Now a thoughtful man like Terrence Miller obviously has no place in government. So Easton's entrenched power base did its level best yesterday to have Miller's Easton City Council nomination petition stricken during a hearing before Judge Craig Dally. I believe the effort failed, but you never know. Judge Dally will make that call by Tuesday.
Miller's nomination petition was challenged by Richard Bader, acting as a stooge for incumbent Jim Edinger. He used Bethlehem barrister Vic Scomillio, too Maybe Vic was running a special.
According to the challenge (you can read it in all its glory here), Miller may have obtained 134 signatures, but less than 100 were valid signatures from registered Democrats living in his district. If that is so, Miller's campaign is toast.
Scomillio called Voter Registrar Dee Rumsey, and she testified to her own examination of the nomination petition. Miller's petition did include 27 signatures from people who were of a different party or who lived outside the district or who were actually unregistered. But his complaints about others were petty. The included complaints that someone named Miguel signed only using "M," that someone named Ronald signed as"Ron,"that various married women sign using their married names instead of what appears on their voter registration card, or that a street number lists "1051" instead of "1057." If someone with a Spanish surname only uses one of them when the registration shows there are two, his signature will be honored. If someone makes a spelling error or uses a mailing address instead of the actual address, that is insufficient to set aside a nomination petition.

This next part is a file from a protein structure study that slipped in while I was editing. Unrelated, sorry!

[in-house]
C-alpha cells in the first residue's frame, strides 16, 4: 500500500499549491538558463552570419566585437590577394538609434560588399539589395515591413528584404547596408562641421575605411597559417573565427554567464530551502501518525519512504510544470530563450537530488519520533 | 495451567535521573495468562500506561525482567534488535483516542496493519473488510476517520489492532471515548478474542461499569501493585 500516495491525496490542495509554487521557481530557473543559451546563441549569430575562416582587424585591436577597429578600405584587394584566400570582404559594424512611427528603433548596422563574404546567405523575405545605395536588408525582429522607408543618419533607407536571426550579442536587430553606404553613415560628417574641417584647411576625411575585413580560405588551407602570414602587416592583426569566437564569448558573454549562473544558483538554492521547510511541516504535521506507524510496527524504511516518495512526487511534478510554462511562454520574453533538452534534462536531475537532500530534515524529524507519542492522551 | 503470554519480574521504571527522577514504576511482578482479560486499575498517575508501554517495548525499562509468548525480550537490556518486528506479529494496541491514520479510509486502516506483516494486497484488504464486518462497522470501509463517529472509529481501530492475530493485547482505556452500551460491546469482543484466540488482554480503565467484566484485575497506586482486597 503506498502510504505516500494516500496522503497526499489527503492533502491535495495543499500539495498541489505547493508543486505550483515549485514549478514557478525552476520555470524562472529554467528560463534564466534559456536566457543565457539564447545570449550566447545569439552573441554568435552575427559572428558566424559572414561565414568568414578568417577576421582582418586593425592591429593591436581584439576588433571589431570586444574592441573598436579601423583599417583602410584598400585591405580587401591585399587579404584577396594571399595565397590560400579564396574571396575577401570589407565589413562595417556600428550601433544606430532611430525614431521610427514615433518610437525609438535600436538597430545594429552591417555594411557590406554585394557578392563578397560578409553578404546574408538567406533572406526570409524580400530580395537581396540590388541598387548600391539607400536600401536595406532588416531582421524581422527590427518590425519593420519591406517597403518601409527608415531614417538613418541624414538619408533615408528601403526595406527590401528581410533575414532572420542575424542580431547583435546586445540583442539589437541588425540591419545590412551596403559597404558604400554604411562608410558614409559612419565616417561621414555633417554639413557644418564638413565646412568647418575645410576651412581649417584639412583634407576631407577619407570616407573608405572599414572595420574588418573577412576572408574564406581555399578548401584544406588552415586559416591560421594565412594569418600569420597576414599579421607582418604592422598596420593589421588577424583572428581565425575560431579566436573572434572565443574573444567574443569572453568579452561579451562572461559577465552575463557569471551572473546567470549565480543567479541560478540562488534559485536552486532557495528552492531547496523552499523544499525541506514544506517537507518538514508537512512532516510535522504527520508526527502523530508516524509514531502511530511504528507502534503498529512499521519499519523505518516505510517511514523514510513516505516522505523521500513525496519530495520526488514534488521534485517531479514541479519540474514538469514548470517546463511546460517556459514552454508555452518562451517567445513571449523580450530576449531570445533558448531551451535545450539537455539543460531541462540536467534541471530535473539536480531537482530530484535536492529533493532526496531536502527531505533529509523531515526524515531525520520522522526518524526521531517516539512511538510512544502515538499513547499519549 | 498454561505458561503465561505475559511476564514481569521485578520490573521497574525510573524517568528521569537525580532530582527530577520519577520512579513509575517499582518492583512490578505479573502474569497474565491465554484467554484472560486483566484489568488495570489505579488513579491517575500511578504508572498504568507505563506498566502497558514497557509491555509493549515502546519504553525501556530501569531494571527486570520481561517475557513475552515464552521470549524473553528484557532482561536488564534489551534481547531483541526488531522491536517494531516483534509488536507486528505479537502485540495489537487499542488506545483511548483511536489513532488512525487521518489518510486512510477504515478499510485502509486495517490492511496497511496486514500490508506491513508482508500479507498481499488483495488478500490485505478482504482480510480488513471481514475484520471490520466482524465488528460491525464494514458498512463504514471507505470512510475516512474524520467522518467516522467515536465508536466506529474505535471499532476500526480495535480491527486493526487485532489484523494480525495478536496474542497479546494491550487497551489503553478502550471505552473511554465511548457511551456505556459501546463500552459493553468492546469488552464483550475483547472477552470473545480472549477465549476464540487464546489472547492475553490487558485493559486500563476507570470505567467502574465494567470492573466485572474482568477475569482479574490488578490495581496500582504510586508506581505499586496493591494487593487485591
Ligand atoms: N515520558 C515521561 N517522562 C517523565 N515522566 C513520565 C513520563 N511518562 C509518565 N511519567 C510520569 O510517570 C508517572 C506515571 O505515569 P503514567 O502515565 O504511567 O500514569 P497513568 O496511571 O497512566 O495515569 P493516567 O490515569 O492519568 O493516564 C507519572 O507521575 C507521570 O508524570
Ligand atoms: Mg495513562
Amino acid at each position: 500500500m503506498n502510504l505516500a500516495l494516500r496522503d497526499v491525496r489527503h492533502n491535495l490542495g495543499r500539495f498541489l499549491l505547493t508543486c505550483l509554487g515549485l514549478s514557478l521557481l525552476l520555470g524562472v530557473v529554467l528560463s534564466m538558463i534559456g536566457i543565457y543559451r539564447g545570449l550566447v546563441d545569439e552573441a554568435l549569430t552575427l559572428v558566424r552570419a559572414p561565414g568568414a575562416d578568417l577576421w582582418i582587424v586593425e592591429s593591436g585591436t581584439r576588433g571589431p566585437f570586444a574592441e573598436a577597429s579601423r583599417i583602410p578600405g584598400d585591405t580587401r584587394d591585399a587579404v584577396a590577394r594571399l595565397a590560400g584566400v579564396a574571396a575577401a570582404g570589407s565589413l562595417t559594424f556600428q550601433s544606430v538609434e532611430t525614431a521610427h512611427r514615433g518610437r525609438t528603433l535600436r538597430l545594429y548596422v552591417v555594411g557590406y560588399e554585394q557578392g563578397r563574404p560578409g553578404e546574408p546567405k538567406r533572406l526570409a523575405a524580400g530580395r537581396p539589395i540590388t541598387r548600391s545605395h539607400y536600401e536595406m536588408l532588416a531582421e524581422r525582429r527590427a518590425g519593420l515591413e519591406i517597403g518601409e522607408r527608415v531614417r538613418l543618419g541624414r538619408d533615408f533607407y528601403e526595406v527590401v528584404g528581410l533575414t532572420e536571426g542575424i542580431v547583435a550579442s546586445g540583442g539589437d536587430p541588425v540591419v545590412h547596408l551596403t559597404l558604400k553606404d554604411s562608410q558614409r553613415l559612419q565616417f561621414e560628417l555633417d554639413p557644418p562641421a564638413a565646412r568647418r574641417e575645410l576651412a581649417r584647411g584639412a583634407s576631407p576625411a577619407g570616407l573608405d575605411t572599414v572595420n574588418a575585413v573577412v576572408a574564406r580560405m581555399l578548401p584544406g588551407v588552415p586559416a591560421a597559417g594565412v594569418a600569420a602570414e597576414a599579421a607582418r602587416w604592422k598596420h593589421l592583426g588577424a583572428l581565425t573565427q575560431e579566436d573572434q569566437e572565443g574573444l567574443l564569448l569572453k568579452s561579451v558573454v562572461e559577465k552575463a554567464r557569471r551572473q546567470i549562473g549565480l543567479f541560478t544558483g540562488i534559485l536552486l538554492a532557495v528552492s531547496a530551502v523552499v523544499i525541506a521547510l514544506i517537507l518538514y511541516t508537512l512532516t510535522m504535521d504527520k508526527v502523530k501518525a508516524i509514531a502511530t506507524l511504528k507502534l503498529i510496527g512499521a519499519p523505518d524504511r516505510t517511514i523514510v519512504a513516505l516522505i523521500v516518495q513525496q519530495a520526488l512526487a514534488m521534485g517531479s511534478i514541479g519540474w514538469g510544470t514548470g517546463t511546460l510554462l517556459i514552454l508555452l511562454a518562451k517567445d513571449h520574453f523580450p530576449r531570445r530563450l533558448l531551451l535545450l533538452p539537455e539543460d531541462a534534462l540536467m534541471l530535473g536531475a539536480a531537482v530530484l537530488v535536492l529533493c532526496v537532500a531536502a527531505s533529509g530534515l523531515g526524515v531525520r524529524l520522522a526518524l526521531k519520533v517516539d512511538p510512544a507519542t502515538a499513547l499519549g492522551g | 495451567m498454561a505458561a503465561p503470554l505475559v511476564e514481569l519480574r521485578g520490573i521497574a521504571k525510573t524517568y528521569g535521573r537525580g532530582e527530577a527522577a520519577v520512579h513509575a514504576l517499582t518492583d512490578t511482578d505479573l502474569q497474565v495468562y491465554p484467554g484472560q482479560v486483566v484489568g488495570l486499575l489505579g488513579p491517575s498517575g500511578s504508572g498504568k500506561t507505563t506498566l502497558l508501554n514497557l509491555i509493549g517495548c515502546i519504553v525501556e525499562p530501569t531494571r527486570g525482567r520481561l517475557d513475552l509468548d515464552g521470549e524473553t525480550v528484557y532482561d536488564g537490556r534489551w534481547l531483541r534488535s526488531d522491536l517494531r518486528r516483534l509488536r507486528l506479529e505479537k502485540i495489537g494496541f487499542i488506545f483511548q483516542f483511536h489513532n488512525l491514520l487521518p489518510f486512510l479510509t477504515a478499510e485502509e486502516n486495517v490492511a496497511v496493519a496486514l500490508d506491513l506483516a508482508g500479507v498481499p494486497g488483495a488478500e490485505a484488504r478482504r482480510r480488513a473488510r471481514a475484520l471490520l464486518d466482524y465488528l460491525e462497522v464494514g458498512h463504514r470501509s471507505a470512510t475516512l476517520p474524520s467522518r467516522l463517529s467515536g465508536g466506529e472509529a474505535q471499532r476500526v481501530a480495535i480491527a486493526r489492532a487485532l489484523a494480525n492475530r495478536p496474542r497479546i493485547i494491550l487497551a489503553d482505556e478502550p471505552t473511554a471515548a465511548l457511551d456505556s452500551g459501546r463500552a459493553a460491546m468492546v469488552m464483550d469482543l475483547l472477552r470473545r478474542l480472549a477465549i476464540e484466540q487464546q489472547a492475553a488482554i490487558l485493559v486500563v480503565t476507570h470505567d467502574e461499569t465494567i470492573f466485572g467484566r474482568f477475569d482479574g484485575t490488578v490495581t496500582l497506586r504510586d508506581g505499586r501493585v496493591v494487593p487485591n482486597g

There is a presumption that the signatures on a petition nominating a candidate for a primary election are valid. If there is some question about a challenged signature, it is to be resolved in favor of the candidate's right to run for office and the voters' right to choose their own representatives.
Politicos advise that anyone running for office should try to get twice as many signatures as are need. So Terry should have obtained 200 signatures. This was his mistake, but I believe he has enough padding to squeak by on this challenge.
Miller, at the beginning of the hearing, asked Richard Bader whether anyone calls him Rich. The answer was yes. then asked Bader if anyone calls him Dick. The answer was yes. At the end of the hearing, he told Judge Dally that many people will sign one way when their name might appear another way on the registration records. "We have to be careful that we don't exclude a voter's expression on the basis of a technicality," he warned the court. "Let the voters decide. That's what this is all about."
A ruling in this matter is expected by Tuesday.